French Soccer’s Renegade President Would Like a Word. With Everyone.

Aulas’s fiery remarks have created damaging fissures with other leading figures in French soccer, including Caiazzo and Didier Quillot, the chief executive of Ligue 1, which is known as L.F.P.

Quillot declined to discuss Aulas. “L.F.P. management has decided to work instead of speaking,” he said in an email provided by a league spokesman.

Caiazzo, who sits on the board of the Ligue 1, suggested Aulas was trying to rewrite history.

The comments by Philippe, the prime minister, in Parliament on April 28, in which he declared the season over, had set off a chain reaction, Caiazzo said. Within hours, the president of France’s soccer federation declared amateur and professional soccer over, and the top division’s main television partner announced it would cancel the remainder of its contract. Then came the league’s board meeting.

“At this time there were 1,000 deaths per day,” Caiazzo said. “Do you think somebody will put their hand up and say, “Sorry, I don’t think we will stop.’ We would have been outlaws.”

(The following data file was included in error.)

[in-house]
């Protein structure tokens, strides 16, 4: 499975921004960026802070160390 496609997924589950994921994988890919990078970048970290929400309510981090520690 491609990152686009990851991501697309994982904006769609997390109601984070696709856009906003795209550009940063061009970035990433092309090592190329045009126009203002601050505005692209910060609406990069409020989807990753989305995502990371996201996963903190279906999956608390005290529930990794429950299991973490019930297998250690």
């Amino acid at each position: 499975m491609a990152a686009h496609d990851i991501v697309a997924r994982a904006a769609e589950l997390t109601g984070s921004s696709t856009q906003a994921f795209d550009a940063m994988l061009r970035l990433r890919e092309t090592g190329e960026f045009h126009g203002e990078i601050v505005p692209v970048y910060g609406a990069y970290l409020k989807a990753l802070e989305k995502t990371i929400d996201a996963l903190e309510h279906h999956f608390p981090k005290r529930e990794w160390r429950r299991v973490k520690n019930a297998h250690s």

The league, in Aulas’s view, panicked. He said he was actually defending France’s interests when he argued against ending the season; the league, he said, now risks punishment by European soccer’s governing body for not trying to finish its campaign.

And events in the weeks and months that have followed do appear to support at least some of Aulas’s claims. France’s sports minister, Roxana Maracineanu, surprised many recently when she suggested it was ultimately the league’s call to end the season, and UEFA’s president, Aleksander Ceferin, has described the decision as “premature.” The easing of restrictions in France, where shops and restaurants have gradually started to reopen, along with the resumption of play in Europe’s other top leagues, have made French soccer’s decision the exception rather than the rule.

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